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Title:Dyadic Distance in the Supervisor-Subordinate Relationship
Author(s):Napier, Barbara Jean
Doctoral Committee Chair(s):Ferris, G.,
Department / Program:Labor and Industrial Relations
Discipline:Labor and Industrial Relations
Degree Granting Institution:University of Illinois at Urbana-Champaign
Subject(s):Business Administration, Management
Psychology, Industrial
Sociology, Industrial and Labor Relations
Abstract:There is perhaps no construct that is so fundamental to interpersonal interactions in organizations, yet so incompletely understood, than distance. Part of the difficulty in developing a comprehensive and informed understanding of the role distance plays in organizations is that theory and research in this area have been quite fragmented, focusing on narrow aspects of the construct, and lacking the integration necessary to build a more general knowledge base. For example, Graen (1976) has contributed greatly to our understanding of one aspect of distance, presenting a model based on role theory whereby in-group and out-group members are hypothesized to enjoy different rewards, benefit from different leadership behaviors, and experience different levels of satisfaction and performance ratings based on relative closeness to (or distance from) the supervisor. Other researchers have explored the phenomena of psychological distance (Rothaus, Morton, & Hanson, 1965), spatial distance (Kerr & Jermier, 1978; Ferris & Rowland, 1985), and physical distance (Sundstrom, Burt, & Kamp, 1980; Sundstrom, 1986) in the supervisor-subordinate relationship. This research, although a good starting point, does not adequately define or integrate the various aspects of distance in organizations. This dissertation represents an effort to develop a broader and more extensive understanding of the role distance plays in organizations by integrating the various types of distance into a theoretical model. A model of Dyadic Distance in the supervisor-subordinate relationship is presented and tested that develops the new constructs of Dyadic, Psychological, Structural, and Functional Distance. The process dynamics among these constructs are examined as well as their effects on subordinate performance, withdrawal, and satisfaction. LISREL results indicate that the proposed model fits the data fairly well, providing preliminary support for the proposed relationships. Needed directions for future research in this important area are discussed.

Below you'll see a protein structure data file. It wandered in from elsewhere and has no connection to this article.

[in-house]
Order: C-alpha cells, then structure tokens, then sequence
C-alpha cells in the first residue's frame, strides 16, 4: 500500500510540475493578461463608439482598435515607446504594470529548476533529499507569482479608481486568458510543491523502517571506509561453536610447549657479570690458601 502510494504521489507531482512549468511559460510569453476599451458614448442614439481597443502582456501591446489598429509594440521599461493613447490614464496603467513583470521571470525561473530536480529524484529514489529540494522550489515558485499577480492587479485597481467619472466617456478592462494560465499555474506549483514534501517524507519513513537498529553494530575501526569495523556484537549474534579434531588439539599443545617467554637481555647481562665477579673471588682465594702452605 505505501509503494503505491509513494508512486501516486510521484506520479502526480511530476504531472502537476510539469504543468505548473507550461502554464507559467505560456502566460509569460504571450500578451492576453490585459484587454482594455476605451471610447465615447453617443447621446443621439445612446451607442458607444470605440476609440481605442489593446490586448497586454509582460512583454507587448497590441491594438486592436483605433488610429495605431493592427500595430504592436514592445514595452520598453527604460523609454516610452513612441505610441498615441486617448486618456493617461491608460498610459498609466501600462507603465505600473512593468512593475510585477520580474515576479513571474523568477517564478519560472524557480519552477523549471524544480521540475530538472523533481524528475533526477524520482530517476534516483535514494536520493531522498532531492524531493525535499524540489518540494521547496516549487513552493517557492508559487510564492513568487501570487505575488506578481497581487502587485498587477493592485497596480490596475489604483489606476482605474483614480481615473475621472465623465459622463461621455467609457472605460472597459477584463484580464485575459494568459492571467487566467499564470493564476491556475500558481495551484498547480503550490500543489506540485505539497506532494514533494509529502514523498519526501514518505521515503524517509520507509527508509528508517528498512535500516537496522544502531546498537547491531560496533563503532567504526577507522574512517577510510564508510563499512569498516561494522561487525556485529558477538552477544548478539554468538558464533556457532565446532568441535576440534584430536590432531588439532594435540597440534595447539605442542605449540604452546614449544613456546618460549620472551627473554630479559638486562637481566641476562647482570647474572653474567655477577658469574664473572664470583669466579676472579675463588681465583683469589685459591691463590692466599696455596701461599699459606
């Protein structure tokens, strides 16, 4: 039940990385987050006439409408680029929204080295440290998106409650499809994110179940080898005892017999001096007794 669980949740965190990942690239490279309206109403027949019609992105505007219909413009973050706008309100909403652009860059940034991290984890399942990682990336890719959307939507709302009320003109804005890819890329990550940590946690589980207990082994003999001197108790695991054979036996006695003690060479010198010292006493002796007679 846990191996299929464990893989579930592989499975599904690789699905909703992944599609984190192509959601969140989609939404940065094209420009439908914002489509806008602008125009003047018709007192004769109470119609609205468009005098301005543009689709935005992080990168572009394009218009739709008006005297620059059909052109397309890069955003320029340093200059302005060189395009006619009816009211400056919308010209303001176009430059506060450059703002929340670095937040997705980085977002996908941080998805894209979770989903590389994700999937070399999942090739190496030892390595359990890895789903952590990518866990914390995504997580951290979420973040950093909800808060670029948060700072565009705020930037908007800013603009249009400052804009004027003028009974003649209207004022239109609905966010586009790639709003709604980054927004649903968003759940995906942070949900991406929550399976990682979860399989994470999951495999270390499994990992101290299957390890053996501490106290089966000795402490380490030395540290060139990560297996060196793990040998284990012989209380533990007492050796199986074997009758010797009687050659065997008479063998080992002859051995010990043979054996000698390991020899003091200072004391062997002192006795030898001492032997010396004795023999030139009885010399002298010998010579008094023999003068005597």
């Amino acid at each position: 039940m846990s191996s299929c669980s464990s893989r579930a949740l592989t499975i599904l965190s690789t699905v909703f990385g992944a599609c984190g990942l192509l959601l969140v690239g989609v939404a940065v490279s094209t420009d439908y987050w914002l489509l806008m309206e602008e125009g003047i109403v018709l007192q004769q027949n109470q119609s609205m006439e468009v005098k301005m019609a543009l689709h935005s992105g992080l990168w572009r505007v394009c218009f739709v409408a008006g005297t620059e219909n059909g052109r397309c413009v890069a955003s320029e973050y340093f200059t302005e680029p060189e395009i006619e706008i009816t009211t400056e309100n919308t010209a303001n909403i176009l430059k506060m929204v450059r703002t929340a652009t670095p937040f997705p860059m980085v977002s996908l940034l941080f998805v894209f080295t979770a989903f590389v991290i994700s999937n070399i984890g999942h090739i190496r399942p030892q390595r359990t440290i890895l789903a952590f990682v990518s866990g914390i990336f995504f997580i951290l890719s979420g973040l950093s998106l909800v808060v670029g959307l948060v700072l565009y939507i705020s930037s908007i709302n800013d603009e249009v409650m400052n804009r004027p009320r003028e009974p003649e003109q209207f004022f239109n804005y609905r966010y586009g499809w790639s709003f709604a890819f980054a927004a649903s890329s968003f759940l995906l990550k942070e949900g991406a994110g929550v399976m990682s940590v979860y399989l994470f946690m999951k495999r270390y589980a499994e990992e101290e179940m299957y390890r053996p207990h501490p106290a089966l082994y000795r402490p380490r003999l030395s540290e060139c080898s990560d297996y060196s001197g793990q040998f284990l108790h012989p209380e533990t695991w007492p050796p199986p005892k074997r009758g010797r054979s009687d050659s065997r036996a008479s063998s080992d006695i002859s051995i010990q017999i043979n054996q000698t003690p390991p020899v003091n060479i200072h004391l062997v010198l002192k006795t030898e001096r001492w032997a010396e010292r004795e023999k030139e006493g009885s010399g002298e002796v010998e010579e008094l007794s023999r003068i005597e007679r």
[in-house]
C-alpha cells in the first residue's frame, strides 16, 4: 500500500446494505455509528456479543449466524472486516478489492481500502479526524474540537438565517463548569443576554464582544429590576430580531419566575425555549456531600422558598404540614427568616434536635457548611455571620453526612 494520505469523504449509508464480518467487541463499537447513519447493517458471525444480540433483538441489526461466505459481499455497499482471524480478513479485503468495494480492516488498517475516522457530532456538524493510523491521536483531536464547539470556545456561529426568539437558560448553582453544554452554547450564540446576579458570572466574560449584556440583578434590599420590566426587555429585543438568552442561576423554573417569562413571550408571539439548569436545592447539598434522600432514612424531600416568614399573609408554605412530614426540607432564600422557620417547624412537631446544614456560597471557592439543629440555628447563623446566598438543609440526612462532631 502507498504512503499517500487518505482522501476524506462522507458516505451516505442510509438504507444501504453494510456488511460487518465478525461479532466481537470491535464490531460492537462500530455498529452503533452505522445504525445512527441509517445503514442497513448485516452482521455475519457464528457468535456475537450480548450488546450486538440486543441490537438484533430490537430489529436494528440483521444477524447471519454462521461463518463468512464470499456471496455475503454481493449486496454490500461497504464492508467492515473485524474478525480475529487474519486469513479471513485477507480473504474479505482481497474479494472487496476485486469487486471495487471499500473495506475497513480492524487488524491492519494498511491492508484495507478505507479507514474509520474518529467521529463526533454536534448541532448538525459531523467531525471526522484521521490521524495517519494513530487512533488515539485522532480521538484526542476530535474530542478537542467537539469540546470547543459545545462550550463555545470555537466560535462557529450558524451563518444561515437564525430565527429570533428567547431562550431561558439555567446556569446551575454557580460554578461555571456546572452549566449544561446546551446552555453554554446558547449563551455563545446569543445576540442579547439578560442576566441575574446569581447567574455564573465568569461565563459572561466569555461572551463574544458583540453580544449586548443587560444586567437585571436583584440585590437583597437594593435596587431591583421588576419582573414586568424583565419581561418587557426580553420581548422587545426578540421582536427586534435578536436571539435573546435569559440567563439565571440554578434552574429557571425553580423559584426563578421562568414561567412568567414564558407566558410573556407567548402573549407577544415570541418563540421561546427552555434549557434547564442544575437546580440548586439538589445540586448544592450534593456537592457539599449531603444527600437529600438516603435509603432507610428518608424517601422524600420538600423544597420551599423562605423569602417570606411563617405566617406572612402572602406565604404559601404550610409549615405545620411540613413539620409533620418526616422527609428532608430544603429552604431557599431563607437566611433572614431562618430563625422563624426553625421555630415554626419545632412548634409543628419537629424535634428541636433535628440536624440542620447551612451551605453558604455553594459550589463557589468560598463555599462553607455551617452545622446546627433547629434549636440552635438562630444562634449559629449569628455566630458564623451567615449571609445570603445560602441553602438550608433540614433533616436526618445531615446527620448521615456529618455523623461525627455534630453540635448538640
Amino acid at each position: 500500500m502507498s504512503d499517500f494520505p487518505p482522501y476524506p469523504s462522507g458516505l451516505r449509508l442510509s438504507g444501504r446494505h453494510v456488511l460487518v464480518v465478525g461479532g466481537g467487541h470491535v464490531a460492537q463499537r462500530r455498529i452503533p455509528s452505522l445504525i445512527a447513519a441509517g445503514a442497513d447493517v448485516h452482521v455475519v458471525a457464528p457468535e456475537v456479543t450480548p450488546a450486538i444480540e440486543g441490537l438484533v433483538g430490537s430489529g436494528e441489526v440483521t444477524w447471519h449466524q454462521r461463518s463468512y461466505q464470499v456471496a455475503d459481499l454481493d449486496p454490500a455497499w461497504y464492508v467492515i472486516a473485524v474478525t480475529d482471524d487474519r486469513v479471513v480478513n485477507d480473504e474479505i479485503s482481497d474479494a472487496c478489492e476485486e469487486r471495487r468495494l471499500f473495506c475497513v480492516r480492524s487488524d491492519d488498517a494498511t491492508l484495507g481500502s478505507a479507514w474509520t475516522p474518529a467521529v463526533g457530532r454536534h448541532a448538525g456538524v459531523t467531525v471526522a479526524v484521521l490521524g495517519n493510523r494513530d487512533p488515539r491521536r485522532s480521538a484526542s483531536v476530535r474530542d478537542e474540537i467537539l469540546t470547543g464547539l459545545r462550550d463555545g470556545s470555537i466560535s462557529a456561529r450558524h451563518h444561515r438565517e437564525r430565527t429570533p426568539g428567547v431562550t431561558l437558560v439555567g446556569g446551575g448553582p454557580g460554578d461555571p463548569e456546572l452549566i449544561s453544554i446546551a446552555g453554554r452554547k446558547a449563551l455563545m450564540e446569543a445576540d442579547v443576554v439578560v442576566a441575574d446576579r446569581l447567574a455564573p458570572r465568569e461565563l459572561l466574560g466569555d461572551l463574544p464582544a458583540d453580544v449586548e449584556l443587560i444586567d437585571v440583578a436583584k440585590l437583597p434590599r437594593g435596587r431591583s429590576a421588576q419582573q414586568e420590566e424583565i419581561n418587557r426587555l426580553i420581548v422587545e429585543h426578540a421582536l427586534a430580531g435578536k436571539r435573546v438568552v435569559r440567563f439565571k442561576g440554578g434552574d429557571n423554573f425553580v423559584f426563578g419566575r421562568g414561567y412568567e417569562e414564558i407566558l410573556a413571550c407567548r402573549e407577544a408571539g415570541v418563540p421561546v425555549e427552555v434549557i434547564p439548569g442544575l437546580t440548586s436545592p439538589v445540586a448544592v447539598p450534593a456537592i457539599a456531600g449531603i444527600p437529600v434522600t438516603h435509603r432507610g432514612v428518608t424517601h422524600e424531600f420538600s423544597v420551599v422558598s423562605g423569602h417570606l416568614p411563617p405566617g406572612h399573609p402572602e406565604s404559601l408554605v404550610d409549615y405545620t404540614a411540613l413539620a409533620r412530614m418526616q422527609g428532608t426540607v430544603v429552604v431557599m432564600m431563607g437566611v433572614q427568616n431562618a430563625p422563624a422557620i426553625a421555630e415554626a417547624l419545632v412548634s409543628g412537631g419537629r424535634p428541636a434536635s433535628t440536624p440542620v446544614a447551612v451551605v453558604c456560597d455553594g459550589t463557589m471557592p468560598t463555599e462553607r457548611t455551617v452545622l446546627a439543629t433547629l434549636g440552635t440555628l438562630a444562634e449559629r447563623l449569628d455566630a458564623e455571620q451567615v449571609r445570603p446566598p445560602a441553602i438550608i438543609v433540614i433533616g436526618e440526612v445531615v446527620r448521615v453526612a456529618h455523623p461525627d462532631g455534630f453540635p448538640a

Issue Date:1993
Description:186 p.
Thesis (Ph.D.)--University of Illinois at Urbana-Champaign, 1993.
Other Identifier(s):(UMI)AAI9329118
Date Available in IDEALS:2014-12-17
Date Deposited:1993

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